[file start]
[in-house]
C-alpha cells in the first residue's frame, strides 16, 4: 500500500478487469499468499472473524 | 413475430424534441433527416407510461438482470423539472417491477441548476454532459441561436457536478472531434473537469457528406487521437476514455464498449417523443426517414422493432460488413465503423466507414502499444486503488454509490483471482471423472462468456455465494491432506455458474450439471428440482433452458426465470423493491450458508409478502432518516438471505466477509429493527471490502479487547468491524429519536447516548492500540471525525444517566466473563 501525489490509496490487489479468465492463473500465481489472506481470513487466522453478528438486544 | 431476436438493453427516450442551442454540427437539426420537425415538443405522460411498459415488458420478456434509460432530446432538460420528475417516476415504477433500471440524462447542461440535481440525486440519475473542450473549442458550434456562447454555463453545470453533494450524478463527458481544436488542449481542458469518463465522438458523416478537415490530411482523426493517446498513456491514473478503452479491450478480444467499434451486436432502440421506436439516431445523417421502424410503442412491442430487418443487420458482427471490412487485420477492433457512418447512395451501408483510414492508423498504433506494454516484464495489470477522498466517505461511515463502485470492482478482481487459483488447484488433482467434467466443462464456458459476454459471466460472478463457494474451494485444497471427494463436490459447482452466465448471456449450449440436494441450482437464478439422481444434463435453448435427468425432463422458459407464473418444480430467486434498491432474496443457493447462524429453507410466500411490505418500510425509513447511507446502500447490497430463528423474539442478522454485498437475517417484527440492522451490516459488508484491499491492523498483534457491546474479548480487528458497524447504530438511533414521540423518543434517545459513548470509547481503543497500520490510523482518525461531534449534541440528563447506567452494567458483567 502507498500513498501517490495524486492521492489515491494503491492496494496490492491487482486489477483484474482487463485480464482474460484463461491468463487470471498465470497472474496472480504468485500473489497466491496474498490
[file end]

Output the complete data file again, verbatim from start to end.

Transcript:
[in-house]
C-alpha cells in the first residue's frame, strides 16, 4: 500500500478487469499468499472473524 | 413475430424534441433527416407510461438482470423539472417491477441548476454532459441561436457536478472531434473537469457528406487521437476514455464498449417523443426517414422493432460488413465503423466507414502499444486503488454509490483471482471423472462468456455465494491432506455458474450439471428440482433452458426465470423493491450458508409478502432518516438471505466477509429493527471490502479487547468491524429519536447516548492500540471525525444517566466473563 501525489490509496490487489479468465492463473500465481489472506481470513487466522453478528438486544 | 431476436438493453427516450442551442454540427437539426420537425415538443405522460411498459415488458420478456434509460432530446432538460420528475417516476415504477433500471440524462447542461440535481440525486440519475473542450473549442458550434456562447454555463453545470453533494450524478463527458481544436488542449481542458469518463465522438458523416478537415490530411482523426493517446498513456491514473478503452479491450478480444467499434451486436432502440421506436439516431445523417421502424410503442412491442430487418443487420458482427471490412487485420477492433457512418447512395451501408483510414492508423498504433506494454516484464495489470477522498466517505461511515463502485470492482478482481487459483488447484488433482467434467466443462464456458459476454459471466460472478463457494474451494485444497471427494463436490459447482452466465448471456449450449440436494441450482437464478439422481444434463435453448435427468425432463422458459407464473418444480430467486434498491432474496443457493447462524429453507410466500411490505418500510425509513447511507446502500447490497430463528423474539442478522454485498437475517417484527440492522451490516459488508484491499491492523498483534457491546474479548480487528458497524447504530438511533414521540423518543434517545459513548470509547481503543497500520490510523482518525461531534449534541440528563447506567452494567458483567 502507498500513498501517490495524486492521492489515491494503491492496494496490492491487482486489477483484474482487463485480464482474460484463461491468463487470471498465470497472474496472480504468485500473489497466491496474498490